EDITORIAL: Colorado red-flag gun safety bill is fair, effective and long overdue

FILE – This July 2012 evidence file photo provided by the Arapahoe County District Attorney’s Office shows an assault weapon and blood by sandals following the July 20, 2012 Colorado theater shooting by James Holmes in Aurora. A ‘red flag” gun control bill at the Colorado Legislature seeks to allow police or others to seize the guns of mentally ill people, hoping to prevent similar massacres.

Residents in Aurora and all across the state need to turn away from political rhetoric on all sides of the red-flag gun-control bill in the Colorado Legislature, and just think the measure through.

Those who do will come to the same conclusion as Aurora Police, the Douglas County Sheriff, the former Arapahoe County Sheriff, a majority of state legislators and most Colorado residents: House Bill 1177 is fair and can help prevent death and injury from gun violence.

Survivors and families of those murdered during the preventable 2012 Aurora theater shooting can attest to the wisdom of ensuring police can remove guns from people in mental crises.

Currently, gun-rights extremists, who have long had a choke-hold on state and federal lawmakers from both sides of the aisle, and especially Republicans, are claiming that Colorado’s red-flag measure is dangerous and unconstitutional.

It’s neither of those things. The measure simply creates a needed process to ensure that people who have become dangerously unstable because of mental illness can have their firearms taken from them until they can prove to a court they are no longer a threat.

It takes little imagination to see how such a law could actually have prevented the Aurora theater shooting, two catastrophic high-school shootings in Colorado, a massacre inside a Colorado Springs Planned Parenthood clinic, the abhorrent shooting of Douglas County Sheriff Deputy Zackari Parrish and probably hundreds of suicides and domestic violence deaths.

Only the misguided or delusional believe that the government doesn’t have the responsibility and the obligation to keep firearms and other weapons of mass murder away from mentally ill people.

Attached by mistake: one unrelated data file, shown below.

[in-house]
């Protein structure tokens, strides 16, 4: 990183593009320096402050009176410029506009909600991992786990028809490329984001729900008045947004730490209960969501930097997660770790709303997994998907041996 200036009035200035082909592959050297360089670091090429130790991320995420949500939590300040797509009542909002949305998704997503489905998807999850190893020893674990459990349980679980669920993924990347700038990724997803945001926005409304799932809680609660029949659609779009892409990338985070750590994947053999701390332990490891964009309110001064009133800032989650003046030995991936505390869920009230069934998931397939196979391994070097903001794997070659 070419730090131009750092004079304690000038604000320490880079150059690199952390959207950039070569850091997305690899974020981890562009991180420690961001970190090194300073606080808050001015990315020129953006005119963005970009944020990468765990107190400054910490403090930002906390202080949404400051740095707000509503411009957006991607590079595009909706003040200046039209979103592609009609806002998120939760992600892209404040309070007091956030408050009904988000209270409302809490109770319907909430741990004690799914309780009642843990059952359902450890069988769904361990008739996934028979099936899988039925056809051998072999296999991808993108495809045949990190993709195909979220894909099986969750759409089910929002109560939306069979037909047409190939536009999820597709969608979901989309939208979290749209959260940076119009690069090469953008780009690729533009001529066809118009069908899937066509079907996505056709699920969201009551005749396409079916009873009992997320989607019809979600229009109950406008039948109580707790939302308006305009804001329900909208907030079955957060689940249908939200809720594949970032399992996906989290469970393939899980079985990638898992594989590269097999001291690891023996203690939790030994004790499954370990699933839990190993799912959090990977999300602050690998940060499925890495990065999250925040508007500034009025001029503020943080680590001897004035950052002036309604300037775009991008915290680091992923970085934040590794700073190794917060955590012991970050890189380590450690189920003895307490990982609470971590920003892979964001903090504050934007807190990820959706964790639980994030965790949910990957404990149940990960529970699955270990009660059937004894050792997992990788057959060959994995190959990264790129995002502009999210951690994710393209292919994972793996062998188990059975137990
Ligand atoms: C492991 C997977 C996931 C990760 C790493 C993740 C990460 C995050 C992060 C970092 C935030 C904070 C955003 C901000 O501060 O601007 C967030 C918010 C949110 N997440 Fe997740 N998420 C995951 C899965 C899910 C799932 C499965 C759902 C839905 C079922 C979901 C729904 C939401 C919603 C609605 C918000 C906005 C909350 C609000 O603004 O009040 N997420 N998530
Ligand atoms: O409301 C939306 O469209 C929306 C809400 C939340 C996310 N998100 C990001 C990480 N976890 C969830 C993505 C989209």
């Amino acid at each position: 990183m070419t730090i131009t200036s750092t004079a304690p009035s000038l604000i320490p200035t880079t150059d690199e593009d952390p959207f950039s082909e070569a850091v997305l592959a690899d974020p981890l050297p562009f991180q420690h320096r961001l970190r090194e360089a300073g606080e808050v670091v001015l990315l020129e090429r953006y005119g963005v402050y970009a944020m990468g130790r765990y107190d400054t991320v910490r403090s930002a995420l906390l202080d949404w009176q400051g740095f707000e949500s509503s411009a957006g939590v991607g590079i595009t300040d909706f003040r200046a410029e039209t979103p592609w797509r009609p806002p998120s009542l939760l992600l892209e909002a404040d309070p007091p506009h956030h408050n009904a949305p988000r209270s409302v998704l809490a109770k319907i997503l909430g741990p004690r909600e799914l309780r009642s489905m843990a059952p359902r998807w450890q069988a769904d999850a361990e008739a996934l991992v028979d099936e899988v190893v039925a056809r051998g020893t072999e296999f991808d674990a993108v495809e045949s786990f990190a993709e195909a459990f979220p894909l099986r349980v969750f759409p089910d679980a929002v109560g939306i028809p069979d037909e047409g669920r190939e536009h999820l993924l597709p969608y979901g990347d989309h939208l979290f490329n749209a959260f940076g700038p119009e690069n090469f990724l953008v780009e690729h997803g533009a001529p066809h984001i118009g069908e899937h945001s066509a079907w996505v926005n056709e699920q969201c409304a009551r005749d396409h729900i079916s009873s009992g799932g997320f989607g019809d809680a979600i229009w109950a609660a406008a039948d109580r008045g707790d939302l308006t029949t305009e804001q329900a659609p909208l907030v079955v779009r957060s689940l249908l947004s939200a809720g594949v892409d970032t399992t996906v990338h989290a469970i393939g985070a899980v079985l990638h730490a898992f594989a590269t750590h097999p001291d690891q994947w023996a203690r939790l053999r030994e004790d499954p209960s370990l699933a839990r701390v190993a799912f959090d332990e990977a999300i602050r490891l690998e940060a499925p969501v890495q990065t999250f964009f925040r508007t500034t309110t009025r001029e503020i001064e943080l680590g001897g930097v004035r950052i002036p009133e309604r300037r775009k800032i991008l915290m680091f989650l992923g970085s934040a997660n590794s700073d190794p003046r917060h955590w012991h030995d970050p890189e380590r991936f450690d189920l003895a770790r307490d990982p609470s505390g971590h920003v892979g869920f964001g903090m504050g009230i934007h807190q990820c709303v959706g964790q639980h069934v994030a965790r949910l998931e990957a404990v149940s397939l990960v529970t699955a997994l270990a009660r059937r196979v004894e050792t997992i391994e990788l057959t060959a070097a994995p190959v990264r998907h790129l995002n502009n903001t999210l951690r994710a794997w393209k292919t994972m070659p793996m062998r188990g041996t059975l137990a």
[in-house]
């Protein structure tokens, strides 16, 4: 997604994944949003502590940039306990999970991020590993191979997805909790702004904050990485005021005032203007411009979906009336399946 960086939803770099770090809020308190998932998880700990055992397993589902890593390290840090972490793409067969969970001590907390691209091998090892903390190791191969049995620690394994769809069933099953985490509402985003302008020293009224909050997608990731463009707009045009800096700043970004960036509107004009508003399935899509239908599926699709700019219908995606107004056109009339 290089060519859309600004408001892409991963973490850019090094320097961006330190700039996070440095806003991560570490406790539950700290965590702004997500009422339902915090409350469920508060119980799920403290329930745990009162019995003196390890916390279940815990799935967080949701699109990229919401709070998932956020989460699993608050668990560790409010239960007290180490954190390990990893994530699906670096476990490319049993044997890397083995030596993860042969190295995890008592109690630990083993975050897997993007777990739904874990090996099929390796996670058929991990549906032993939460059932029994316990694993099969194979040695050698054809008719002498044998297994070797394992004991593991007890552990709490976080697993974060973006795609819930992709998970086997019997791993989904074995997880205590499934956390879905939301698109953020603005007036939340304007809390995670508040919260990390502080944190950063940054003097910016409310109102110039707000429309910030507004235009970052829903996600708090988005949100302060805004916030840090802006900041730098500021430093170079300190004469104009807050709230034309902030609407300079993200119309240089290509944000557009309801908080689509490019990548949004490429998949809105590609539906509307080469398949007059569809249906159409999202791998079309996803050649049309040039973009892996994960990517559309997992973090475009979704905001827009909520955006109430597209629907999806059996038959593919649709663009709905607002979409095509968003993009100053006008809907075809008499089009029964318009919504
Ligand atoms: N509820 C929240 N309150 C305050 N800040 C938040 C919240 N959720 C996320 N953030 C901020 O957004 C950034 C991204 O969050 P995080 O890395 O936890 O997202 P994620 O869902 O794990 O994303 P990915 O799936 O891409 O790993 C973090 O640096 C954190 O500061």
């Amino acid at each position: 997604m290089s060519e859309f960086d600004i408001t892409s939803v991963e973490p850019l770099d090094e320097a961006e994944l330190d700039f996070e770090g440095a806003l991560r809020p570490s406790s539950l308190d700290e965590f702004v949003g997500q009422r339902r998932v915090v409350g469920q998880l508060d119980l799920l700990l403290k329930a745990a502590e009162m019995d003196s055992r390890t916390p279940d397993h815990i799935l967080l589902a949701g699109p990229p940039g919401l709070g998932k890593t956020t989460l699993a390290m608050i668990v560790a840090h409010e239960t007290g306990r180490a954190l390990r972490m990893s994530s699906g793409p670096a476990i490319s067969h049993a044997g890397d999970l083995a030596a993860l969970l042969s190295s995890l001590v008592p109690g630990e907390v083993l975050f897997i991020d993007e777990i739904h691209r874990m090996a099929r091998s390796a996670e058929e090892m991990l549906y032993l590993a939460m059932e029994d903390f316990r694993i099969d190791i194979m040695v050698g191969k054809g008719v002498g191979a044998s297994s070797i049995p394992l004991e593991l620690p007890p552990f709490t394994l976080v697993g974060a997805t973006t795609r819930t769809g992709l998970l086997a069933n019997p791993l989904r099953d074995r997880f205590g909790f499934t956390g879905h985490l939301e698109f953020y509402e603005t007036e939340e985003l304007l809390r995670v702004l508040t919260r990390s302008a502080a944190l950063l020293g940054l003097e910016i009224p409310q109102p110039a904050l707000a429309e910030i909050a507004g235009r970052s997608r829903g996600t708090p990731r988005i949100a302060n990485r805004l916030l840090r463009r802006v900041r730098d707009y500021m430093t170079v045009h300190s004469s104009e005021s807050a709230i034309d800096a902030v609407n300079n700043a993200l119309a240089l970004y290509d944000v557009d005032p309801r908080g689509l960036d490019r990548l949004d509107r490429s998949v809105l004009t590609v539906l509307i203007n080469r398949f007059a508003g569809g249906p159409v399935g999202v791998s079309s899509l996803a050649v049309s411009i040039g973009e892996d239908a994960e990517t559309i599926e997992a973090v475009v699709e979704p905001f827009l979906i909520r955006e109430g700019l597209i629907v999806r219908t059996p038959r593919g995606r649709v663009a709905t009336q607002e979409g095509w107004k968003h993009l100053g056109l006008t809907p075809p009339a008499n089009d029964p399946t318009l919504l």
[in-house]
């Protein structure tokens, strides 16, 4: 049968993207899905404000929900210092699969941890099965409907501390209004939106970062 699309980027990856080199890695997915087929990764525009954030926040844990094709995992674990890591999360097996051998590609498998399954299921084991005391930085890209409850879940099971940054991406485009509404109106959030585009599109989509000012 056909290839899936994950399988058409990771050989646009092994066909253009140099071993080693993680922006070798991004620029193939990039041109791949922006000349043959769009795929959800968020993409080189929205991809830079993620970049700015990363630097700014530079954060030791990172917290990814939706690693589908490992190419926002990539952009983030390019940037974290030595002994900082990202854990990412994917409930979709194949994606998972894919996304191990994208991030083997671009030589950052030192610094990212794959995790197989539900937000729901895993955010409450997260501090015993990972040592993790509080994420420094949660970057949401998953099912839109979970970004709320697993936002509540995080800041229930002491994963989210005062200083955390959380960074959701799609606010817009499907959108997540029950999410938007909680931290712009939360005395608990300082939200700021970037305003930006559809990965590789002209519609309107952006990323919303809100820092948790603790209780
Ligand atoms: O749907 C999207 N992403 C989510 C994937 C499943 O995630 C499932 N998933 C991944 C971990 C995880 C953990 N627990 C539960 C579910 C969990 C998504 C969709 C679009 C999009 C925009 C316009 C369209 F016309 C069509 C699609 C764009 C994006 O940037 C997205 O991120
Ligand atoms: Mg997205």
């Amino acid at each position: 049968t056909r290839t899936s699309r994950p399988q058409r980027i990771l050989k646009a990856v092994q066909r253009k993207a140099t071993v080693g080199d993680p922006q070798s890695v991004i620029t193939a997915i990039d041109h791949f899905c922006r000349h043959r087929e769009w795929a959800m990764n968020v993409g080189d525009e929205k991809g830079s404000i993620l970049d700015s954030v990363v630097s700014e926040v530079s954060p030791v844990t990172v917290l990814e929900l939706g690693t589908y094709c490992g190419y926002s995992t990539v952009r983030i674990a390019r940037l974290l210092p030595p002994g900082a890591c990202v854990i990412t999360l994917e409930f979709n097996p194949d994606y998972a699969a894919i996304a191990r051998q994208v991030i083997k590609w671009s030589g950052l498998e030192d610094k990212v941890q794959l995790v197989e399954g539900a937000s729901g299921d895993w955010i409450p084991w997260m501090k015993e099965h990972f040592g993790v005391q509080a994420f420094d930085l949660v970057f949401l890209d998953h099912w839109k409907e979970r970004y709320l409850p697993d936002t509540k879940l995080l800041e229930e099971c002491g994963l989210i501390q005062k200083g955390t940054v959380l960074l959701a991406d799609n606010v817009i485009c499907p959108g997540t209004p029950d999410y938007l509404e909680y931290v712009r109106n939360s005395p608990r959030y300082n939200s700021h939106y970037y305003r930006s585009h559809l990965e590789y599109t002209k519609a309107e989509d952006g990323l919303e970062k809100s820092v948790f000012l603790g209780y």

While GOP critics have raised a bevy of objections, as they have with every gun-safety bill introduced in the Colorado Legislature for years, their biggest gripe with HB 1177 is what say is a lack of due process. They confuse the legal mechanism of a criminal justice trial with work by police to keep the public safe.

The bill works like this: Police or a family member concerned that someone’s mental status has become dangerous can go to a court and request a hearing to convince a judge that police should confiscate someone’s firearms. Petitioners at the hearing must persuade the judge that a gun-owner’s behavior is so dangerous that confiscation is warranted. This is hardly breaking ground in Colorado or anywhere. For decades, courts have been able to impose 72-hour holds on citizens, forcing them into mental hospitals for evaluation. It would be easy for courts to continue doing this. Anyone so dangerous to themselves or others needing to have their weapons removed should almost certainly be isolated for evaluation and treatment.

If the judge agrees with evidence and testimony about the danger created by a subject’s mental status, they grant police the power to forcibly take the subject’s guns and ammo.

Critics say this lacks due process, a ridiculous notion. They want anyone suspected of being imminently dangerous with their guns to be advised of the hearing and offer their own proof of their mental competence. It’s easy to see the flaw in giving mentally ill people a head’s up that police think they’re unstable and want to take their guns.

Such a law would defeat the purpose of protecting the subjects and the public. Every day, police and courts work to make arrests and jail dangerous people until courts can come to conclusions about culpability. Without the ability to intercede in advance of a shooting, the system critics want would be akin to writing a ticket to robbers, rapists or murderers caught red handed committing a crime, inviting them to a hearing to sort it all out in court later on. Police are expected to intercede in instances of imminent danger, both with and without a court warrant. This is no different. The measure suspends gun-rights of people who endanger themselves and others and then restores them when the subjects are able to prove to the same court that they no longer pose a threat. There is no crime here. There’s finally a way for people suspected of being dangerous and owning guns to be forced into treatment, or at the very least, separated from weapons that can kill or maim dozens almost effortlessly and with very little thought.

It’s time to side with reason and responsibility on this easy-to-understand and easy-to-support measure.

Gun activists have made it clear they have no interest in working toward compromise gun-safety measures. Too much life has already been lost and too much is still at stake to accommodate their outright obstruction. State lawmakers and Gov. Jared Polis need to enact this measure now and start protecting residents and police officers before someone else is killed.